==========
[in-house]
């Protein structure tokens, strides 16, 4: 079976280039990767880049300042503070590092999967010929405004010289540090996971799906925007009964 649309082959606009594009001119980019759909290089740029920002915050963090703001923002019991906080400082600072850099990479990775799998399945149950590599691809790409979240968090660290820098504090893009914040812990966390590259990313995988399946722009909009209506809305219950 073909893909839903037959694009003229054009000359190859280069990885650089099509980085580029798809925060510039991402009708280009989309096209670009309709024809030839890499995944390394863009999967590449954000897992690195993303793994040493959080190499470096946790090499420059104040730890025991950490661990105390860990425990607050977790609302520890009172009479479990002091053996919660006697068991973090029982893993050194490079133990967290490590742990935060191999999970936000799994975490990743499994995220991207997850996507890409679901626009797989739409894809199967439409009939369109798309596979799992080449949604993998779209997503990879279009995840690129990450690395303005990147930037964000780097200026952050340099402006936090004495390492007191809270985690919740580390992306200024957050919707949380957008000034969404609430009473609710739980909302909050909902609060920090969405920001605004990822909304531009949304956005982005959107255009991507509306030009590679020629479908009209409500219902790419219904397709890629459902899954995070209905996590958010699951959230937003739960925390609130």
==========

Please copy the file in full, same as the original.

[in-house]
């Protein structure tokens, strides 16, 4: 079976280039990767880049300042503070590092999967010929405004010289540090996971799906925007009964 649309082959606009594009001119980019759909290089740029920002915050963090703001923002019991906080400082600072850099990479990775799998399945149950590599691809790409979240968090660290820098504090893009914040812990966390590259990313995988399946722009909009209506809305219950 073909893909839903037959694009003229054009000359190859280069990885650089099509980085580029798809925060510039991402009708280009989309096209670009309709024809030839890499995944390394863009999967590449954000897992690195993303793994040493959080190499470096946790090499420059104040730890025991950490661990105390860990425990607050977790609302520890009172009479479990002091053996919660006697068991973090029982893993050194490079133990967290490590742990935060191999999970936000799994975490990743499994995220991207997850996507890409679901626009797989739409894809199967439409009939369109798309596979799992080449949604993998779209997503990879279009995840690129990450690395303005990147930037964000780097200026952050340099402006936090004495390492007191809270985690919740580390992306200024957050919707949380957008000034969404609430009473609710739980909302909050909902609060920090969405920001605004990822909304531009949304956005982005959107255009991507509306030009590679020629479908009209409500219902790419219904397709890629459902899954995070209905996590958010699951959230937003739960925390609130």